1. Travel
You can opt-out at any time. Please refer to our privacy policy for contact information.

Currency Exchange and Banking Tips for Vacations in Canada

Canada Money Exchange and Debit Charges

By

Updated June 10, 2014
Once upon a time, the difference in the rate between the Canadian and American dollars was about 20%. This worked to the Detroiter’s advantage while vacationing in Canada. For instance, if your hotel charged $200 Canadian, you were actually paying $160 American.

Canada No Longer a Bargain

Heavily-trafficked tourist destinations soon caught on, however, and prices rose on the supply/demand principal at the specific locale. Now that the two countries’ dollars have, for the most part, equaled out, the inflated prices are slow to adjust back down again. There are exceptions, of course; but it is important to keep a watchful eye and comparison shop for restaurants, hotels, etc.

Best Places for Currency Exchange

It is a good idea to convert at least some currency at a bank before your trip. Banks, both in the U.S. and Canada, give you the most accurate exchange rate at any given time. Barring that, use your credit card. Credit card companies use the bank exchange rate as well. The currency exchange at the border is also reasonable.

Other Options

Currency-exchange storefronts (brokers) in tourist destinations are also available but beware of unfavorable exchange rate differences and surcharges for the service. If you pay American dollars at individual restaurants and hotels, you may be paying a large surcharge for the privilege because the owners can come up with their own conversion rate/formula for additional profit.

Special Hotel Concerns

Another concern when dealing with the different currency is when you reserve a hotel room. If you are quoted a rate in American dollars online, be sure to pay online before you travel. If you make a reservation and won’t be paying until the end of your stay, you will be paying in Canadian dollars, leaving the hotel to convert the quoted American rate to a Canadian rate. The result can come as a BIG surprise because of the conversion calculation the hotel uses.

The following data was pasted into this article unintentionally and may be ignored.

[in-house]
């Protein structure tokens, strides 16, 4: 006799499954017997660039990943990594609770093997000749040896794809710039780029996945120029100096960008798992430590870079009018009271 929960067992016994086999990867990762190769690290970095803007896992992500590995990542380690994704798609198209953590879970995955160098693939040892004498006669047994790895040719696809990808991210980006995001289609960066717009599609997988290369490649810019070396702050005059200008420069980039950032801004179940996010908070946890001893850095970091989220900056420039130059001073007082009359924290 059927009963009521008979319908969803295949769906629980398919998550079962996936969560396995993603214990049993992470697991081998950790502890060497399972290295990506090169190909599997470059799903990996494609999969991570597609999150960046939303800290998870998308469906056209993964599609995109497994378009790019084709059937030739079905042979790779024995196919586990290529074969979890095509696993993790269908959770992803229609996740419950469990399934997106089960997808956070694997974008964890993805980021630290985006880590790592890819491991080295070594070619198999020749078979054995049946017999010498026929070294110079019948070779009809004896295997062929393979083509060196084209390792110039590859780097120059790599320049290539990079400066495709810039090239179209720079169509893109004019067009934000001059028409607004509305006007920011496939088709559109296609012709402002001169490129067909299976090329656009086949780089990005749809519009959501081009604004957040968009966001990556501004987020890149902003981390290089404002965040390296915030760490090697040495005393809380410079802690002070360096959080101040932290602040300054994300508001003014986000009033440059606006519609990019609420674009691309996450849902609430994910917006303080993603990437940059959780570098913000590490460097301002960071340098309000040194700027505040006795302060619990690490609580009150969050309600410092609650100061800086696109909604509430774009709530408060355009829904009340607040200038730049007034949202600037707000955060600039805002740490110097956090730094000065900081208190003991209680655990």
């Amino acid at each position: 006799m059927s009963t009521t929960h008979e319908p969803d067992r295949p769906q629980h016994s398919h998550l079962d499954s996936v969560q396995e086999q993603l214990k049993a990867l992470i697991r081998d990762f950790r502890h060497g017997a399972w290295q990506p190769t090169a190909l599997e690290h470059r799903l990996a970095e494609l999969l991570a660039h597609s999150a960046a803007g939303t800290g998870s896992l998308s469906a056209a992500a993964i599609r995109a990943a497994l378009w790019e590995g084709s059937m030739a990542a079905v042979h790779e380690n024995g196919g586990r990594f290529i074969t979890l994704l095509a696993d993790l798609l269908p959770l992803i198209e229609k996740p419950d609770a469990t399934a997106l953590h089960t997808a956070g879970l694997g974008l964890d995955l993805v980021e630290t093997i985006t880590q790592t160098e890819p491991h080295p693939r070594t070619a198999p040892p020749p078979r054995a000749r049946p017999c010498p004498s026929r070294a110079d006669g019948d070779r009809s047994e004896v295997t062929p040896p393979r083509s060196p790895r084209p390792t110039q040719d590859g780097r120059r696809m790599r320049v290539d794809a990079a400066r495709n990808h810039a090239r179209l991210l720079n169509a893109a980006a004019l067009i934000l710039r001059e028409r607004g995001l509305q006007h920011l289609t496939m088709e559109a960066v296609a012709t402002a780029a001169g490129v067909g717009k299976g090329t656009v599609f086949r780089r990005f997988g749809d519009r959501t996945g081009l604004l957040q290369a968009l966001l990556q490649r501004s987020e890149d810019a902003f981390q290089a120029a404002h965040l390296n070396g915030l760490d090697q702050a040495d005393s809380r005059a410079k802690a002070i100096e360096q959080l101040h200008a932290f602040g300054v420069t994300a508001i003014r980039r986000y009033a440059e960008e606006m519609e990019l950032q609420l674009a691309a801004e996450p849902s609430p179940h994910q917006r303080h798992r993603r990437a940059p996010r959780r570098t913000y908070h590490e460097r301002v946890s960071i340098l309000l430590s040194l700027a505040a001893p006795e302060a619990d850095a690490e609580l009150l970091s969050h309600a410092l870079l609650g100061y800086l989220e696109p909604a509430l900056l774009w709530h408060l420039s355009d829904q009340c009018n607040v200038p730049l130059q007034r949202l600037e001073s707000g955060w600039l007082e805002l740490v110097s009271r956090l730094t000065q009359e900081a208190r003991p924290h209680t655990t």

In making a currency conversion, the hotel will utilize the same conversion rate it offers to guests in their currency exchange service. Many hotels abuse the convenience factor and utilize a currency rate that is grossly to their benefit, including well-known United States chains like the Marriott. This is true even if you charge your stay to a credit card because the transaction has to be charged in Canadian dollars. Unfortunately, the only way around this may be to pay in cold, hard American cash.

Denominations

Denominations in Canadian currency are similar to their United States counterparts except that dollar denominations under $5 are in $2 and $1 coins rather than bills. The $2 coin is larger than an American quarter. It is silver with an inner circle of copper. The $1 coin is about the same size as an American quarter but is copper-plated.

Use of Credit and Debit Cards

Credit/debit cards are widely accepted throughout Canada. Detroit’s proximity to the border, however, means that you may utilize your debit/credit card in the U.S. in the morning and Canada in the afternoon. Since there are sometimes delays before a charge is posted, it is possible for the pattern of purchases between the two countries to trigger your bank’s International Fraud software. Other than sounding downright scary, what this means is that the bank will not authorize anymore charges or debits to the card –- which can be pretty embarrassing when you drop your debit card on a restaurant tray after a big meal.

The situation can usually be remedied through a call to your financial institution. For Chase customers, however, customer service regarding a debit VISA or Master Card is not available 24 hours. To avoid the inconvenience, it may be a good idea to have alternate means of payment for expenses and/or to notify your bank before travel.

Note: In many restaurants, your entire credit card number will be printed on the receipt; so be careful how you dispose of it.

©2014 About.com. All rights reserved.